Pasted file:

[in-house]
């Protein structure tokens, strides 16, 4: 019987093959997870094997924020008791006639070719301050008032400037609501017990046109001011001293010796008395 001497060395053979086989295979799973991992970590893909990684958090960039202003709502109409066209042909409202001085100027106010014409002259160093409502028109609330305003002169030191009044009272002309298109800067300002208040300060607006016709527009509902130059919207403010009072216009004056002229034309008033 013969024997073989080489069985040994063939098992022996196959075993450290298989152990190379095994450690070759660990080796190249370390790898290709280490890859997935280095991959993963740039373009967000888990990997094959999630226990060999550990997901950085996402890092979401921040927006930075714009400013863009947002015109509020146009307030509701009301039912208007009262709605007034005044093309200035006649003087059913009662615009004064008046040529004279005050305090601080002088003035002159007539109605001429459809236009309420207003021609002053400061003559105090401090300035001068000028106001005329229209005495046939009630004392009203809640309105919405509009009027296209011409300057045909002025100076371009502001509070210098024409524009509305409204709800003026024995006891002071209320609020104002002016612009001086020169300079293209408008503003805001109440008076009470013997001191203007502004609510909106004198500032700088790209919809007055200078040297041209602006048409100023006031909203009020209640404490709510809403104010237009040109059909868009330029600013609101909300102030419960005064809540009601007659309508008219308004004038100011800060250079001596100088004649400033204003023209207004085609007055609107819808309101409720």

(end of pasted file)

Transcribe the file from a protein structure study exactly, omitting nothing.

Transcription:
[in-house]
């Protein structure tokens, strides 16, 4: 019987093959997870094997924020008791006639070719301050008032400037609501017990046109001011001293010796008395 001497060395053979086989295979799973991992970590893909990684958090960039202003709502109409066209042909409202001085100027106010014409002259160093409502028109609330305003002169030191009044009272002309298109800067300002208040300060607006016709527009509902130059919207403010009072216009004056002229034309008033 013969024997073989080489069985040994063939098992022996196959075993450290298989152990190379095994450690070759660990080796190249370390790898290709280490890859997935280095991959993963740039373009967000888990990997094959999630226990060999550990997901950085996402890092979401921040927006930075714009400013863009947002015109509020146009307030509701009301039912208007009262709605007034005044093309200035006649003087059913009662615009004064008046040529004279005050305090601080002088003035002159007539109605001429459809236009309420207003021609002053400061003559105090401090300035001068000028106001005329229209005495046939009630004392009203809640309105919405509009009027296209011409300057045909002025100076371009502001509070210098024409524009509305409204709800003026024995006891002071209320609020104002002016612009001086020169300079293209408008503003805001109440008076009470013997001191203007502004609510909106004198500032700088790209919809007055200078040297041209602006048409100023006031909203009020209640404490709510809403104010237009040109059909868009330029600013609101909300102030419960005064809540009601007659309508008219308004004038100011800060250079001596100088004649400033204003023209207004085609007055609107819808309101409720």